I owe it all to little chocolate donuts.
John Belushi – January 24, 1949 – March 5, 1982.
Anouk Aimée was so stunningly beautiful that when Fellini cast her as the long-suffering Luisa in 8½, he famously cut her long eyelashes, added freckles, and clothed her in unglamorous, de-sexualized costumes.
I do not think it worked.
One of the great treasures of Los Angeles is the Hollywood Forever Cemetery and its summer film series Cinespia.
Yes, it sounds creepy, like the opening scene of a zombie movie. Everyone assumes that you will have to walk over graves in the dark, lean against headstones to watch the movies as your friends slowly disappear in the night, one by one. This is not the case at all. There is a great lawn near one of the buildings where you can spread your blankets and pillows and picnic under those perfect summer nights in Los Angeles.
The selection of flicks is eclectic, alternating between classics and cult movies. Beware of the really popular films because the line at the entrance and parking will be horrendous. Each night features a guest DJ before and after the movie and it is a great festive evening. Go grab your wine and pesto pasta and throw pillows and get in line. You will not be disappointed.
Hollywood Forever is also well worth checking out in the daytime as many celebrities reside within its fences and there are many tragic stories to be stumbled upon and discovered.
These dolls were arranged in the hedges next to a series of children’s graves.
I do not know if this is still the case as I have not been there in a couple of years, but near Johnny Ramone’s statue, a gang of extremely territorial ducks and geese reside in the reflecting pond. Since there are no other graves or markers nearby, they really appear to be Johnny’s guardians and they are mean fuckers. In this image, you can see that they waddled all the way over from the water just to come chase me off.
And yes, they did chase me off. Fuckers.
There are two quotes on the side of the statue:
Please come back.
-love, Vincent Gallo
As good a friend as there ever was.
This series from Life Magazine in 1952 sums up just one of the many contradictions and facets that made up Gordon Parks. Filmmaker, poet, writer, photographer, movie producer, cinematographer, magazine publisher, novelist, activist, choreographer, semi-pro basketball player, and composer. And those are the accomplishments of his that I can list just off the top of my head.
He was an amazing man and perhaps his greatest work of art was his life itself. Read his works, watch his movies, read about his life, view his images. He was truly an iconoclast.
Someone once described him as the “elegant photojournalist.” This may be true, but it is also a sadly narrow and tiny taste of his expansive talents.
What is truly remarkable is how he could compartmentalize his talents. The eyes and the mind behind these images were also behind Shaft, The Learning Tree, “American Gothic” and “The Emerging Man”.
You know, the camera is not meant just to show misery.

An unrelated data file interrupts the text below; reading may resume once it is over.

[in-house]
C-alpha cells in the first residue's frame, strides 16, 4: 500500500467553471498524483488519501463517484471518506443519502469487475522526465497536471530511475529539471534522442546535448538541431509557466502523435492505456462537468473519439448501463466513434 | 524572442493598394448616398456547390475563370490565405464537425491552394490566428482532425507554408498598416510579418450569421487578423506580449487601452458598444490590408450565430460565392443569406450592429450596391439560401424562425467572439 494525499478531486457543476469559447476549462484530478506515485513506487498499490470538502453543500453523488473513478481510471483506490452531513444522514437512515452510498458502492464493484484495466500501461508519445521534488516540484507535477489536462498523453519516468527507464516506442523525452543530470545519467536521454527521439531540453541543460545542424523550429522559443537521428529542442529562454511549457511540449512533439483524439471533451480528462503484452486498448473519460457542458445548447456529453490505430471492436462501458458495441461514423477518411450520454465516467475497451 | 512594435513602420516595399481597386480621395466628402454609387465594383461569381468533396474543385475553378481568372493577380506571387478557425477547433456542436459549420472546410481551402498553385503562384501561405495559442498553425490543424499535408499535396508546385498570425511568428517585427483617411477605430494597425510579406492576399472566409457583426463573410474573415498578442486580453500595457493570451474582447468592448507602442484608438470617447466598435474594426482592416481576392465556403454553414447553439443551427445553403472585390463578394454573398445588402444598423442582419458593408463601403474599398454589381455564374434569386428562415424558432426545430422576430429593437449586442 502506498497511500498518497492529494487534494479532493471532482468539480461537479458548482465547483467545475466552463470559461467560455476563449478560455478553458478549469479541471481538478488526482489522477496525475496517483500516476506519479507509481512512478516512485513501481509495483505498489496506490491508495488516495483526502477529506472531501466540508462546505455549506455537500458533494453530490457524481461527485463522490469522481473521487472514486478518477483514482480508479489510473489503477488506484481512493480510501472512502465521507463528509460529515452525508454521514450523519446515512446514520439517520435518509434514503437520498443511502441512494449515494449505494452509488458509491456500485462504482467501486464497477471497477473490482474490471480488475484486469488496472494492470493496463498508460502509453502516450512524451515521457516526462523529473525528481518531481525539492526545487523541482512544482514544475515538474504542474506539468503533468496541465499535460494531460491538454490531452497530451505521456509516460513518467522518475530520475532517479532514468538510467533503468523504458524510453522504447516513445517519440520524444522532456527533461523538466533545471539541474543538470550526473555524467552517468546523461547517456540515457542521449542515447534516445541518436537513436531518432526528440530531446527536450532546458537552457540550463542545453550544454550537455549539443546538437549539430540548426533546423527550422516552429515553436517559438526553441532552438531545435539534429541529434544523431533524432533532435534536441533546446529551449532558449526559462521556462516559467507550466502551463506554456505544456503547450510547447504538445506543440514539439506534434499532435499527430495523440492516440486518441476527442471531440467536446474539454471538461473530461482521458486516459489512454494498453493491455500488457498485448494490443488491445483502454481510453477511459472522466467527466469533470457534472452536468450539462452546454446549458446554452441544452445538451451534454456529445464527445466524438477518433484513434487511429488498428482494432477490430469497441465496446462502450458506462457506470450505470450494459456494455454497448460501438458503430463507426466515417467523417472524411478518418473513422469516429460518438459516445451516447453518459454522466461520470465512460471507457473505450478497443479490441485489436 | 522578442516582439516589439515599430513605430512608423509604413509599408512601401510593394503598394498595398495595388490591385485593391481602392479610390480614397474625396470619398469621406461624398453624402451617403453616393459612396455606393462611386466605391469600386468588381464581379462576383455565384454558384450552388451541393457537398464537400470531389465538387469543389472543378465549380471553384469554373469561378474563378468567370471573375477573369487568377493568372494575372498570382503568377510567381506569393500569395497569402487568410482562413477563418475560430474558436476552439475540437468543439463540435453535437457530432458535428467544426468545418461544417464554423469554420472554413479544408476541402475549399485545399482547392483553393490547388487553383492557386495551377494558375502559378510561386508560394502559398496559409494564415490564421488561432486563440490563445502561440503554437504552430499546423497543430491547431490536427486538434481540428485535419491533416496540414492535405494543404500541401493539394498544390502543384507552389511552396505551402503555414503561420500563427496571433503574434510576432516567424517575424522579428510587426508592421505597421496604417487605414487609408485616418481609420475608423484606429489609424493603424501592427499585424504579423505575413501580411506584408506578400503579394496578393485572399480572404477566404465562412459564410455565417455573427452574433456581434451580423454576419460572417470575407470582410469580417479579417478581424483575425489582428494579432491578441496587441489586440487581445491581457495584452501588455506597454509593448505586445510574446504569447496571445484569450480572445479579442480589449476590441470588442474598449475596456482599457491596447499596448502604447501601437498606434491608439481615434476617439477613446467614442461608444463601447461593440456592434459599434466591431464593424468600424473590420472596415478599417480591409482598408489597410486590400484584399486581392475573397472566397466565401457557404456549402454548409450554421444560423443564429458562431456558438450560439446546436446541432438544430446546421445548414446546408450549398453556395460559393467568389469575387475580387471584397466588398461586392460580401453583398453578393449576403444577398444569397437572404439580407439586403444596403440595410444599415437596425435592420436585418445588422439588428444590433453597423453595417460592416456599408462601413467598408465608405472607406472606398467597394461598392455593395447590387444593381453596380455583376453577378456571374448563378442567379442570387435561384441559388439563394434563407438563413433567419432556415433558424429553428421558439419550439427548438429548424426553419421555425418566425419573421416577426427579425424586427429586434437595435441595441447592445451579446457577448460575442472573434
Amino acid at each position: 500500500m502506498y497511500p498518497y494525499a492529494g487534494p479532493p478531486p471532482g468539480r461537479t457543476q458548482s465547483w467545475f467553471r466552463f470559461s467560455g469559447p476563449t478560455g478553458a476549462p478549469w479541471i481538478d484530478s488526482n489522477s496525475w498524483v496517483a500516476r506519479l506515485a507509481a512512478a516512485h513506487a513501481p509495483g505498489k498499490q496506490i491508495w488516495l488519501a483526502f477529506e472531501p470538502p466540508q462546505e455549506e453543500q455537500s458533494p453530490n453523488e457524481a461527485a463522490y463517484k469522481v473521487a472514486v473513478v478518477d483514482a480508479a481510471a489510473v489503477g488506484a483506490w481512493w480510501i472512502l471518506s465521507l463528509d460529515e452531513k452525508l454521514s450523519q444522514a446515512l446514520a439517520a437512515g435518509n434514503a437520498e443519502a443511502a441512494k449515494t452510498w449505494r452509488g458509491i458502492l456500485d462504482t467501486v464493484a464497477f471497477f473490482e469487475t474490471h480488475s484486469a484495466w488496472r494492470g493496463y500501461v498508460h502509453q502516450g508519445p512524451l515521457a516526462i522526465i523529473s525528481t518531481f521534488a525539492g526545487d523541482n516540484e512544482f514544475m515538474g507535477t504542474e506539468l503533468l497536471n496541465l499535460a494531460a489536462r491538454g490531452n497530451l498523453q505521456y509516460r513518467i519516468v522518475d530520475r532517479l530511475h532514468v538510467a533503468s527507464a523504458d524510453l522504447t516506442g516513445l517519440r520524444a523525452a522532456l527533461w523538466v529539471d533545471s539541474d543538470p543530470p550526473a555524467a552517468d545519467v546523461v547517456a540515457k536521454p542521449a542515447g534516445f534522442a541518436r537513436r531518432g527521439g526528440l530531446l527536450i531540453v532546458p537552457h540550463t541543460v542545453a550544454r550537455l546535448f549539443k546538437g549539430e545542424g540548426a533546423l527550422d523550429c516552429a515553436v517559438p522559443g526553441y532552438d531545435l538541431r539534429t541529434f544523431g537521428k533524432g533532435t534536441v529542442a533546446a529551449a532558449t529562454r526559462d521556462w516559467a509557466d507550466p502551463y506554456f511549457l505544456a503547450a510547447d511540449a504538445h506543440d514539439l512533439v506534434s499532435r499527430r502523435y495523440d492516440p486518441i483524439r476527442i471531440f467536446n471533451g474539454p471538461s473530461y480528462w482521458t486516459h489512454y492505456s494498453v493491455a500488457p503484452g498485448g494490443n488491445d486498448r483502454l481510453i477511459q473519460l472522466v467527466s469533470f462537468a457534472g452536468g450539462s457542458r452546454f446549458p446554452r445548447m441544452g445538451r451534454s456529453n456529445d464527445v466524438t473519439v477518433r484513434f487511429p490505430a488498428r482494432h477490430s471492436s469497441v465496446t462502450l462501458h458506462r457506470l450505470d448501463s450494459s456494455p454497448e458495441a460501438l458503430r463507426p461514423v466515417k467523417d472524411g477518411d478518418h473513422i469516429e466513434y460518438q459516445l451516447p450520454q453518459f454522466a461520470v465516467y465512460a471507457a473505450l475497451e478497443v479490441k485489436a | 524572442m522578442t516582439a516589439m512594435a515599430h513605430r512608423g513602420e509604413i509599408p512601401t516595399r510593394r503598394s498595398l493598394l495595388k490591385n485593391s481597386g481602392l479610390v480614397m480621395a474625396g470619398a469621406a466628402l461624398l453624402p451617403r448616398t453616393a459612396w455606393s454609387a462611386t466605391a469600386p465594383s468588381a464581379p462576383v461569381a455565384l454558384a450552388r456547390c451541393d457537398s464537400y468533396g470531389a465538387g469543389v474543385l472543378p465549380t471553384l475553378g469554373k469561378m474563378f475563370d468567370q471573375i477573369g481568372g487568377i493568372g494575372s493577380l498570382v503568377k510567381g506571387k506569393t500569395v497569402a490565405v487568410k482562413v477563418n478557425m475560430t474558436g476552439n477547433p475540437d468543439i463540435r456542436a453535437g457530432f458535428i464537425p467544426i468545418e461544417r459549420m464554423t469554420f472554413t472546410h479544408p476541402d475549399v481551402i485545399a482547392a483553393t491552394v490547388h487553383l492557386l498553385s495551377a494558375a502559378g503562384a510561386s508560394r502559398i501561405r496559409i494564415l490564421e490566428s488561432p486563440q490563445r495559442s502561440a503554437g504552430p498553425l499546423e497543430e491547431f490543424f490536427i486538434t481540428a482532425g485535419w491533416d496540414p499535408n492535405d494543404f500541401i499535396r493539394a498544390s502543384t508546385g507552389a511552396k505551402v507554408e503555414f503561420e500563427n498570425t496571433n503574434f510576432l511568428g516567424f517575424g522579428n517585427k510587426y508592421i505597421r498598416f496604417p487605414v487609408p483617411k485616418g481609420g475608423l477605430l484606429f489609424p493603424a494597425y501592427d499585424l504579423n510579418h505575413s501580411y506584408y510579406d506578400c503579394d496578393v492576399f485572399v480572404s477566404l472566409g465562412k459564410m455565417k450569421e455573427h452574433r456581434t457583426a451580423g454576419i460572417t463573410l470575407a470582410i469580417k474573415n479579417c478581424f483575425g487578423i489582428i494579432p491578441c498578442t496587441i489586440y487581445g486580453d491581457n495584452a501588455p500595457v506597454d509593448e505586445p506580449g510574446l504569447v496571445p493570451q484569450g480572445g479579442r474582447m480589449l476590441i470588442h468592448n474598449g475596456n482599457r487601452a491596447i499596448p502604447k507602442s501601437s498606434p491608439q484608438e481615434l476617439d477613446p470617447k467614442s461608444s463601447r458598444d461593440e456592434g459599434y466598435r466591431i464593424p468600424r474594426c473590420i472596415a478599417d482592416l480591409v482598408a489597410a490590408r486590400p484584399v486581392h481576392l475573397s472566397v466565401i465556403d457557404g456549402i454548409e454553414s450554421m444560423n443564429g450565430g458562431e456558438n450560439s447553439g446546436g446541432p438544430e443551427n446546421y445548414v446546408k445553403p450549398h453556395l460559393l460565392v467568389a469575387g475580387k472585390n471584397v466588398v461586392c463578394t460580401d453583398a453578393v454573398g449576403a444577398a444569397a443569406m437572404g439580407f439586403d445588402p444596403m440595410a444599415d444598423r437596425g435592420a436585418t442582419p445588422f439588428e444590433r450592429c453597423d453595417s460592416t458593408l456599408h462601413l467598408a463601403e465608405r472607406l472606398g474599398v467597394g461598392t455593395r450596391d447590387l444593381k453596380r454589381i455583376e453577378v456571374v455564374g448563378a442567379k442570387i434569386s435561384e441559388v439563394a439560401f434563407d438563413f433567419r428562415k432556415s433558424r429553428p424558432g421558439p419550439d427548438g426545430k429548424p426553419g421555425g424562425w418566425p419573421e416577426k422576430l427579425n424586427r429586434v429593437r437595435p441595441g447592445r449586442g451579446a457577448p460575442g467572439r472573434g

There’s another horizon out there, one more horizon that you have to make for yourself and let other people discover it, and someone else will take it further on, you know.
I bought my first camera in Seattle, Washington. Only paid about seven dollars and fifty cents for it.
I haven’t even learned how to spell Renaissance yet.
But all I know, it was a constant effort, a constant feeling that I must not fail, and I still have that. And now, I feel at 85, I really feel that I’m just ready to start.
In New York growing up, you never saw a black person on the street, you never saw a black person in the store, you never saw them in a restaurant. It just didn’t exist. So when Gordon and I met, it was really without any boundaries. First of all, he was drop-dead good-looking. We just looked into each other’s eyes, and we were friends.
Many times I wondered whether my achievement was worth the loneliness I experienced, but now I realize the price was small.
From the Magnum Photos archive:
LONDON—The police restrain fans who line the railway bank in hopes of seeing the Beatles as their train passes through on its daily trip, during the filming of A Hard Day’s Night, 1964.
Leica camera owners are the worst of the gear fetishists in the photography world. I count myself among them…to a certain extent. Obsessing over serial numbers, special alligator skin models and collapsible lens hoods is small talk for us.
The use of Leicas in movies is something I count as a geeky guilty pleasure, though nothing will take me out of a movie quicker than when I spot an M8 or a screw mount lens.
What has to be the coolest movie sighting of a Leica so far is the appearance of one in the stop-motion animated film of Neil Gaiman’s Coraline. Only a camera fetishist would go to the lengths required to construct a miniature M3. And a true Leica fetishist would make sure that when Coraline looks through the viewfinder, the POV through the viewfinder had the single M3 50mm frame line exactly where it should be.
I cannot take credit for the identification of the model nor of the frame lines’ accuracy. That came from the Leica Users Group.
See, rent or buy Coraline now. It is a wonderful film and is so far the closest Neil Gaiman has come to having a film successfully convey his singular magic and imagination.